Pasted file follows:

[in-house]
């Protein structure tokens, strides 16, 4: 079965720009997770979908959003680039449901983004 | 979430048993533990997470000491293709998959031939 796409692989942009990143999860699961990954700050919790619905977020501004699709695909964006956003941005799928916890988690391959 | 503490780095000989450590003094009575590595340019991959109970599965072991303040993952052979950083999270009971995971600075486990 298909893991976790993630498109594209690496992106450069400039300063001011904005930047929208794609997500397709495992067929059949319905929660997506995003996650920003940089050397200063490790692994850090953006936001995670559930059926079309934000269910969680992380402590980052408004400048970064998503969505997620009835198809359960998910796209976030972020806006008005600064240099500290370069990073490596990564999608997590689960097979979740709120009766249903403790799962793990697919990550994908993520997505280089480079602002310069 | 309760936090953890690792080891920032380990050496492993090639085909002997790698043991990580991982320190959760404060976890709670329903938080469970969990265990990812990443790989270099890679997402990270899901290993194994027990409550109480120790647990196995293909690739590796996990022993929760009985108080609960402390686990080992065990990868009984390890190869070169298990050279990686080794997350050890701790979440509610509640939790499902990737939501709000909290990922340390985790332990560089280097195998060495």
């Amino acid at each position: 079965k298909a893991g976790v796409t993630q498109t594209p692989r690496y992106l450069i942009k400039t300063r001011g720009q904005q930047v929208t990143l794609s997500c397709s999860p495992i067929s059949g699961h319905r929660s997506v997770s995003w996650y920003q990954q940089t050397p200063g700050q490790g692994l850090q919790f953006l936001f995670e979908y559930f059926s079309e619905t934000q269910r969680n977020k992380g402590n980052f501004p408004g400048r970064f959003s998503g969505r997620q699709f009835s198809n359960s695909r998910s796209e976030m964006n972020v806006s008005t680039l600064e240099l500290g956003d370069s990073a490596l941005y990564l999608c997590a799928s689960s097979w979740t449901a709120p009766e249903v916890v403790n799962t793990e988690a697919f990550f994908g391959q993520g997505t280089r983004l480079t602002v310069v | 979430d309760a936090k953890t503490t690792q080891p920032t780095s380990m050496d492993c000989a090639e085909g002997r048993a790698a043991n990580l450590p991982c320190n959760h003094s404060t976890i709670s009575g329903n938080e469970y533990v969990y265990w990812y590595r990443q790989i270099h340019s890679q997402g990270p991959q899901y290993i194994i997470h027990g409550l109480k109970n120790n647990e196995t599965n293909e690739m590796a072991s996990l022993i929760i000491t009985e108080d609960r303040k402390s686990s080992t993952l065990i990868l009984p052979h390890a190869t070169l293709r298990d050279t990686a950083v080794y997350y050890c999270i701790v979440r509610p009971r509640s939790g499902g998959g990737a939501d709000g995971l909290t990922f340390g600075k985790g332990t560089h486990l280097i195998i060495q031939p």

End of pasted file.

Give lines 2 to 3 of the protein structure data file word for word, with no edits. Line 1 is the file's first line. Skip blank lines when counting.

């Protein structure tokens, strides 16, 4: 079965720009997770979908959003680039449901983004 | 979430048993533990997470000491293709998959031939 796409692989942009990143999860699961990954700050919790619905977020501004699709695909964006956003941005799928916890988690391959 | 503490780095000989450590003094009575590595340019991959109970599965072991303040993952052979950083999270009971995971600075486990 298909893991976790993630498109594209690496992106450069400039300063001011904005930047929208794609997500397709495992067929059949319905929660997506995003996650920003940089050397200063490790692994850090953006936001995670559930059926079309934000269910969680992380402590980052408004400048970064998503969505997620009835198809359960998910796209976030972020806006008005600064240099500290370069990073490596990564999608997590689960097979979740709120009766249903403790799962793990697919990550994908993520997505280089480079602002310069 | 309760936090953890690792080891920032380990050496492993090639085909002997790698043991990580991982320190959760404060976890709670329903938080469970969990265990990812990443790989270099890679997402990270899901290993194994027990409550109480120790647990196995293909690739590796996990022993929760009985108080609960402390686990080992065990990868009984390890190869070169298990050279990686080794997350050890701790979440509610509640939790499902990737939501709000909290990922340390985790332990560089280097195998060495």
């Amino acid at each position: 079965k298909a893991g976790v796409t993630q498109t594209p692989r690496y992106l450069i942009k400039t300063r001011g720009q904005q930047v929208t990143l794609s997500c397709s999860p495992i067929s059949g699961h319905r929660s997506v997770s995003w996650y920003q990954q940089t050397p200063g700050q490790g692994l850090q919790f953006l936001f995670e979908y559930f059926s079309e619905t934000q269910r969680n977020k992380g402590n980052f501004p408004g400048r970064f959003s998503g969505r997620q699709f009835s198809n359960s695909r998910s796209e976030m964006n972020v806006s008005t680039l600064e240099l500290g956003d370069s990073a490596l941005y990564l999608c997590a799928s689960s097979w979740t449901a709120p009766e249903v916890v403790n799962t793990e988690a697919f990550f994908g391959q993520g997505t280089r983004l480079t602002v310069v | 979430d309760a936090k953890t503490t690792q080891p920032t780095s380990m050496d492993c000989a090639e085909g002997r048993a790698a043991n990580l450590p991982c320190n959760h003094s404060t976890i709670s009575g329903n938080e469970y533990v969990y265990w990812y590595r990443q790989i270099h340019s890679q997402g990270p991959q899901y290993i194994i997470h027990g409550l109480k109970n120790n647990e196995t599965n293909e690739m590796a072991s996990l022993i929760i000491t009985e108080d609960r303040k402390s686990s080992t993952l065990i990868l009984p052979h390890a190869t070169l293709r298990d050279t990686a950083v080794y997350y050890c999270i701790v979440r509610p009971r509640s939790g499902g998959g990737a939501d709000g995971l909290t990922f340390g600075k985790g332990t560089h486990l280097i195998i060495q031939p």